I had a very different experience growing up to Philipps, but despite that there was still so much in the early parts of the book that I could relate to, and I think a lot of people will find the same thing. There is always something universal about growing up in a very ordinary place, and going through the turmoils of family, friends, school, puberty, and all the ensuing drama – we each just have our own versions of all these things. I was amazed at how open Philipps is about her family in particular, and their own unique issues and personalities. I did wonder how they might feel about all that being in the book. I wondered this too about various people she meets over the years, as she never uses pseudonyms or tries to hide who she is talking about, or what happened between them. Likewise she is searingly honest about her marriage and its ups and downs, as well as her and her husband’s feeling about having children, and what is was like to be new parents. This type of candour and emotional honesty is rare in the celebrity world, especially when it is not played for laughs and just told straight – and I found it refreshing and relatable. Busy Philipps and her husband (who is a screenwriter, producer, and director) may have a Hollywood life, but they still have a family and a marriage, and everything that comes along with it.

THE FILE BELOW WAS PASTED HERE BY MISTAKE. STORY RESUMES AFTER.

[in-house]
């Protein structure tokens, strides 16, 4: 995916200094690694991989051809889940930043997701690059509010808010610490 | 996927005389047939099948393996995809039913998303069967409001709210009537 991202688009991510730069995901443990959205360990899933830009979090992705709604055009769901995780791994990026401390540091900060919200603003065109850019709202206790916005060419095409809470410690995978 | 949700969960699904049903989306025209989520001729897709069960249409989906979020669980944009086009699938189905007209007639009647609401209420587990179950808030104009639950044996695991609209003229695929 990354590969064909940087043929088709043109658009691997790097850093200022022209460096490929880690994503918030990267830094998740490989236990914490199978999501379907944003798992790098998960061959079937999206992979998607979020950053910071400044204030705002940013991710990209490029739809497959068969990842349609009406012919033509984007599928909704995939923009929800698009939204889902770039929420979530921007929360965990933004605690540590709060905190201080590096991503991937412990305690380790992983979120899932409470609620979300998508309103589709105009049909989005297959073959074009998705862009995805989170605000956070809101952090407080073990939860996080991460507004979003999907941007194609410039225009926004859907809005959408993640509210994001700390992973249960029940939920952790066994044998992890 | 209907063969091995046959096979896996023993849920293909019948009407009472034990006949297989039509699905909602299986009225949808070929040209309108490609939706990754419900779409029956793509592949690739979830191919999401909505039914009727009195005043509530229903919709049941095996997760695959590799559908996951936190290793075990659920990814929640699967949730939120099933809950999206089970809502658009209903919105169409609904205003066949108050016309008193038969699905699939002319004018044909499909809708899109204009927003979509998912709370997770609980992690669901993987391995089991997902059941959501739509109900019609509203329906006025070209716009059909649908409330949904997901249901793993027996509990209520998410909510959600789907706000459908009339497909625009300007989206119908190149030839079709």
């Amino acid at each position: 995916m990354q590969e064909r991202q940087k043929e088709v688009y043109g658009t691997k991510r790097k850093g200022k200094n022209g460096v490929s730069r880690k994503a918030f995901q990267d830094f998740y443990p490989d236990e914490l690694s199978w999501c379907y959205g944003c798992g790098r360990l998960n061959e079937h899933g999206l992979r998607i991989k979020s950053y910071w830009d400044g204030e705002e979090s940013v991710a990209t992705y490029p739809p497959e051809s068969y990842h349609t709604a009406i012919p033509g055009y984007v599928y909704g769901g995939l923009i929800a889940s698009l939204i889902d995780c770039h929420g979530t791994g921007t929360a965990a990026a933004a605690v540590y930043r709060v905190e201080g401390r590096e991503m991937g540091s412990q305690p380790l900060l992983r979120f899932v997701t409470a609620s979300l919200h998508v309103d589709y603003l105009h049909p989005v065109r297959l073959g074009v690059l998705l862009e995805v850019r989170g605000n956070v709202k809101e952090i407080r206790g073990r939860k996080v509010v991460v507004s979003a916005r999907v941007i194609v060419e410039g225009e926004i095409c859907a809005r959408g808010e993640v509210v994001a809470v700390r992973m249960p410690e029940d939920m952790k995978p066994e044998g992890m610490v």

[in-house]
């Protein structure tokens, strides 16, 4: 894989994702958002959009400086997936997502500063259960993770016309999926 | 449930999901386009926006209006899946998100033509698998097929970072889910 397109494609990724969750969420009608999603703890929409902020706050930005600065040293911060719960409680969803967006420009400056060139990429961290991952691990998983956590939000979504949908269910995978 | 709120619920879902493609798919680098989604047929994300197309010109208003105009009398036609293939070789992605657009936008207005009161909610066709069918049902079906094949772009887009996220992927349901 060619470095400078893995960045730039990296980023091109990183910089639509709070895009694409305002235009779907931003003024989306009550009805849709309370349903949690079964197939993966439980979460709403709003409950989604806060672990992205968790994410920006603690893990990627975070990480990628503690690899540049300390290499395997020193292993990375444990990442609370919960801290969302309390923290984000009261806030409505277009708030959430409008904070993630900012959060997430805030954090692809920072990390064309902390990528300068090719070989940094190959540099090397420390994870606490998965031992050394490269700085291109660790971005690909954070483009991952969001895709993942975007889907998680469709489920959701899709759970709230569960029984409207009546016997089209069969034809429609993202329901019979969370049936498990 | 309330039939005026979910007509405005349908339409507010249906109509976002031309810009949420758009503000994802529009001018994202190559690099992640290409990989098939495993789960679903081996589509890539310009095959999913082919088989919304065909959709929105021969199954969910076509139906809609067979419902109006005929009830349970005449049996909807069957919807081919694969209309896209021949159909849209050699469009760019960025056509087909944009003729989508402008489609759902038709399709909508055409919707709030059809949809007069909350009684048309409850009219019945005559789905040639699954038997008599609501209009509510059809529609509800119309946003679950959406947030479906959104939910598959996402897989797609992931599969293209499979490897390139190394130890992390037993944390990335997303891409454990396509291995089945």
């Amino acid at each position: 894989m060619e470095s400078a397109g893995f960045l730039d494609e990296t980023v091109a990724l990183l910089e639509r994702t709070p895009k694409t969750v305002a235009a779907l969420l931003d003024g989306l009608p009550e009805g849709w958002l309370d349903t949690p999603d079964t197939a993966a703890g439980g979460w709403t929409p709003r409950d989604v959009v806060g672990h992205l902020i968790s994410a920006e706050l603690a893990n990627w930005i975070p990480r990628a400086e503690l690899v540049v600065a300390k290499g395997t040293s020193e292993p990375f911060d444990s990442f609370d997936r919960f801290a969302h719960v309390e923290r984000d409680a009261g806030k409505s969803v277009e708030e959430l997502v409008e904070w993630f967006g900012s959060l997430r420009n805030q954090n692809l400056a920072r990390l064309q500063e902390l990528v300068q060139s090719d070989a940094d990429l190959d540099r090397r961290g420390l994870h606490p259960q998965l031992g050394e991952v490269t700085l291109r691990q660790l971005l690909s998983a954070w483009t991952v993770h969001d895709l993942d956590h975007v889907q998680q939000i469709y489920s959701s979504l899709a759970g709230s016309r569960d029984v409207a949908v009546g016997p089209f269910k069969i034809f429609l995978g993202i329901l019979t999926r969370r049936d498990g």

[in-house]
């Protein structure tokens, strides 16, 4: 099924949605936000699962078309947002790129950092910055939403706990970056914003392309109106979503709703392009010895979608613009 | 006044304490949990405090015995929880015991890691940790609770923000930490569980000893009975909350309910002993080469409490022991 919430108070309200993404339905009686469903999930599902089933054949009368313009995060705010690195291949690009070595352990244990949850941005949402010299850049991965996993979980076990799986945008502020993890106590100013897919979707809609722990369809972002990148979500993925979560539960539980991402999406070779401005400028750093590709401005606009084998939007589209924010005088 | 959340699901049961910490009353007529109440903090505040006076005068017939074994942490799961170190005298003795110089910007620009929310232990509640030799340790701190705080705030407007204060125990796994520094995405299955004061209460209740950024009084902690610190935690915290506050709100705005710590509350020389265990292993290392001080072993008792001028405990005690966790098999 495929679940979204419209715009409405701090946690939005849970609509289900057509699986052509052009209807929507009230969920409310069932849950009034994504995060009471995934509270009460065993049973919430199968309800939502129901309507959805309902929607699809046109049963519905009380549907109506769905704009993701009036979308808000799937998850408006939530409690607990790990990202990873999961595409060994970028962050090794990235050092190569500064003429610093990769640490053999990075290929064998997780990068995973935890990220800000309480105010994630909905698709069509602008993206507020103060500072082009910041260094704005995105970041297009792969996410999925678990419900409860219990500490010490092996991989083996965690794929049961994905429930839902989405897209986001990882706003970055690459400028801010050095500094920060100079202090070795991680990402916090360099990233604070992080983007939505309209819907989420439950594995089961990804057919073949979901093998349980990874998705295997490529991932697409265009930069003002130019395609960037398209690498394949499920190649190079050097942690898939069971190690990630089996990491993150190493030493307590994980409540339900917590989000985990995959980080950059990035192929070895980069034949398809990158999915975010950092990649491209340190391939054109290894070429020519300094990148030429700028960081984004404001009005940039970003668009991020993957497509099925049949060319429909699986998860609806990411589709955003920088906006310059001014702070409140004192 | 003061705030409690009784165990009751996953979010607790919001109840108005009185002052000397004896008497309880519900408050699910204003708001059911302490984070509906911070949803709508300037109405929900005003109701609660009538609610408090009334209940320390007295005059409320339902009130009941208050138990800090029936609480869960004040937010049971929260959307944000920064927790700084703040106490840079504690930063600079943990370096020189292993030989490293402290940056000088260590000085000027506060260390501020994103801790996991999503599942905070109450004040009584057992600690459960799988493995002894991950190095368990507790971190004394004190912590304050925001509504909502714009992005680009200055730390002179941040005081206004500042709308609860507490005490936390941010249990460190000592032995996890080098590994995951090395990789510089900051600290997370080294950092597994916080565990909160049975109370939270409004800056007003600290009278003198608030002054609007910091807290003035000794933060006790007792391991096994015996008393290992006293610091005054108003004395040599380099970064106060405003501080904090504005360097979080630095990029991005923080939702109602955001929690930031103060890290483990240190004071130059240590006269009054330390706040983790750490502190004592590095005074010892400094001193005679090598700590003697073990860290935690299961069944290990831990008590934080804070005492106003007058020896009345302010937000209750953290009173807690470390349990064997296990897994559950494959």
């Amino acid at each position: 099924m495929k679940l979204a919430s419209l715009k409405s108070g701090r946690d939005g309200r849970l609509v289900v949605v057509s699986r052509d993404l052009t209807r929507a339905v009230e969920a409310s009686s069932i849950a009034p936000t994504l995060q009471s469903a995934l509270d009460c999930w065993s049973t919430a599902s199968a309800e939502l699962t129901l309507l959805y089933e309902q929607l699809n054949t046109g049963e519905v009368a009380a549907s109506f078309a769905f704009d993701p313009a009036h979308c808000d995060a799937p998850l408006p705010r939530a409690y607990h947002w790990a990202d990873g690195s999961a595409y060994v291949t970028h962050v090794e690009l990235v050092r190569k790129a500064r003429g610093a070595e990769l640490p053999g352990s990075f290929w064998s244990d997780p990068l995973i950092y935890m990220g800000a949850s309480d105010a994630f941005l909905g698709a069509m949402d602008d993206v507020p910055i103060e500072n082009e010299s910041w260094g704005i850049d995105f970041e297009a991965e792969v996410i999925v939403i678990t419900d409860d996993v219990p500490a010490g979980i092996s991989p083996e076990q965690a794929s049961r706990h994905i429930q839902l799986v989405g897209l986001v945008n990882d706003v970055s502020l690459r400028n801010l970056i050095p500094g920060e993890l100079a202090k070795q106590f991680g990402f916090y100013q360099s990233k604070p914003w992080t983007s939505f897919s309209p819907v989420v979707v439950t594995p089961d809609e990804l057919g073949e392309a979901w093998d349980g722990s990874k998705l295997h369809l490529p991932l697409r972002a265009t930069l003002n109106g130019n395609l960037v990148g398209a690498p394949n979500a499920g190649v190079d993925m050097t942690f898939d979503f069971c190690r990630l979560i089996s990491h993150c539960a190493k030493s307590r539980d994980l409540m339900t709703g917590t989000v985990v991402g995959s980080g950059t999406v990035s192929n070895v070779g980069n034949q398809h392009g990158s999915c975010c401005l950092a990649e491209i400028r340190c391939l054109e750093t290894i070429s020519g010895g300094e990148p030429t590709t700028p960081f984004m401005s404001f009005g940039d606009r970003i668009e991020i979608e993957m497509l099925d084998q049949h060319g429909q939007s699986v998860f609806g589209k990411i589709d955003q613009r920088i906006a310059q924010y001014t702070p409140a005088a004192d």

I genuinely just really enjoyed reading This Will Only Hurt A Little, and I was happily swept up in the emotions of Philipps’ stories. It made me feel a lot of things about her, and myself, and women, and men, and mothers and sisters, parents, work, self-worth and self-esteem, moments when we need to be tough and demanding, moments when we need to work and give, moments when we need to be there for others, and for ourselves. Philipps has had an incredible life filled to the brim with people and emotions, and it has obviously been a difficult life at times, both when she was young and as an adult; but I was impressed by her resilience and her later self-awareness and willingness to deal with difficult things. I really do admire her for these things – as well as her wonderful body of work. Freaks and Geeks is one of my favourite things I have seen her in, as well as Vice Principals, and movies like Made of Honor (one of several movies and TV shows where she plays a scene-stealing friend of the central female character). I’m also very keen to see her new late night chat show on E!, amazing titled Busy Tonight, partly because she is one of very few women to host a late night show, but also because I am sure she will be completely engaging and brilliant on it.